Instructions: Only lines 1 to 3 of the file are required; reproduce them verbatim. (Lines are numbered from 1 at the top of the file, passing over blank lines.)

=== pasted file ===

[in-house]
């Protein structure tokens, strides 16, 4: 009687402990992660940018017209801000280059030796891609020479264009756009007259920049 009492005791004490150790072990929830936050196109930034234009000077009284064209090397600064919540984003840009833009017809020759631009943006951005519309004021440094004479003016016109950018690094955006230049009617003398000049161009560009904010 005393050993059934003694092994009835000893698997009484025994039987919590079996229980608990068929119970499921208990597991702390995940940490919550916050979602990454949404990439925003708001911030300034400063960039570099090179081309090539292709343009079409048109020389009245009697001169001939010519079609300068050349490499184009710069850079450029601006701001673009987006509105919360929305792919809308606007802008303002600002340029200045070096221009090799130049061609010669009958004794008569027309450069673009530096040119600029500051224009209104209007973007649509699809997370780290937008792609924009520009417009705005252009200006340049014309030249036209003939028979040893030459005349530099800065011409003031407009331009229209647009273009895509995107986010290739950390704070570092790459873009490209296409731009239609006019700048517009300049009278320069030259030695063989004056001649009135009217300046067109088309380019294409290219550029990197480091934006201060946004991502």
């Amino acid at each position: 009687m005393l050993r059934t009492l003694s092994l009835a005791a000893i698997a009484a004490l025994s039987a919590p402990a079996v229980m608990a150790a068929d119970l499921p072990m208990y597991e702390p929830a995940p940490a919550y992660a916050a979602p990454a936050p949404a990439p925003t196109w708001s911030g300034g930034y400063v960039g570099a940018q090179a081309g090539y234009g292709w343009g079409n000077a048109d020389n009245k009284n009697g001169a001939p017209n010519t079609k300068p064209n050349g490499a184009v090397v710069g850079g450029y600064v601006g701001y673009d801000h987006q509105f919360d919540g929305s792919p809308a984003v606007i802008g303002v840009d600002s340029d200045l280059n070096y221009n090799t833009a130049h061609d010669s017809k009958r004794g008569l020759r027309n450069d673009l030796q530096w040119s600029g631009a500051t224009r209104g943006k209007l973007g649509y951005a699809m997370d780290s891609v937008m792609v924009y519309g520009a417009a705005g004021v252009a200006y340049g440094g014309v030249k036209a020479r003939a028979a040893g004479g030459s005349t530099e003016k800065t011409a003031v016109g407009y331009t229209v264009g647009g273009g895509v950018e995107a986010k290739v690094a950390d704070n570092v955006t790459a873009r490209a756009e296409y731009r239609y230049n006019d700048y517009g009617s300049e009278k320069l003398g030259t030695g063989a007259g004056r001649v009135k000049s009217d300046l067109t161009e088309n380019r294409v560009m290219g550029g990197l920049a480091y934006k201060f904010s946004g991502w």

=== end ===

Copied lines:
[in-house]
């Protein structure tokens, strides 16, 4: 009687402990992660940018017209801000280059030796891609020479264009756009007259920049 009492005791004490150790072990929830936050196109930034234009000077009284064209090397600064919540984003840009833009017809020759631009943006951005519309004021440094004479003016016109950018690094955006230049009617003398000049161009560009904010 005393050993059934003694092994009835000893698997009484025994039987919590079996229980608990068929119970499921208990597991702390995940940490919550916050979602990454949404990439925003708001911030300034400063960039570099090179081309090539292709343009079409048109020389009245009697001169001939010519079609300068050349490499184009710069850079450029601006701001673009987006509105919360929305792919809308606007802008303002600002340029200045070096221009090799130049061609010669009958004794008569027309450069673009530096040119600029500051224009209104209007973007649509699809997370780290937008792609924009520009417009705005252009200006340049014309030249036209003939028979040893030459005349530099800065011409003031407009331009229209647009273009895509995107986010290739950390704070570092790459873009490209296409731009239609006019700048517009300049009278320069030259030695063989004056001649009135009217300046067109088309380019294409290219550029990197480091934006201060946004991502």
């Amino acid at each position: 009687m005393l050993r059934t009492l003694s092994l009835a005791a000893i698997a009484a004490l025994s039987a919590p402990a079996v229980m608990a150790a068929d119970l499921p072990m208990y597991e702390p929830a995940p940490a919550y992660a916050a979602p990454a936050p949404a990439p925003t196109w708001s911030g300034g930034y400063v960039g570099a940018q090179a081309g090539y234009g292709w343009g079409n000077a048109d020389n009245k009284n009697g001169a001939p017209n010519t079609k300068p064209n050349g490499a184009v090397v710069g850079g450029y600064v601006g701001y673009d801000h987006q509105f919360d919540g929305s792919p809308a984003v606007i802008g303002v840009d600002s340029d200045l280059n070096y221009n090799t833009a130049h061609d010669s017809k009958r004794g008569l020759r027309n450069d673009l030796q530096w040119s600029g631009a500051t224009r209104g943006k209007l973007g649509y951005a699809m997370d780290s891609v937008m792609v924009y519309g520009a417009a705005g004021v252009a200006y340049g440094g014309v030249k036209a020479r003939a028979a040893g004479g030459s005349t530099e003016k800065t011409a003031v016109g407009y331009t229209v264009g647009g273009g895509v950018e995107a986010k290739v690094a950390d704070n570092v955006t790459a873009r490209a756009e296409y731009r239609y230049n006019d700048y517009g009617s300049e009278k320069l003398g030259t030695g063989a007259g004056r001649v009135k000049s009217d300046l067109t161009e088309n380019r294409v560009m290219g550029g990197l920049a480091y934006k201060f904010s946004g991502w």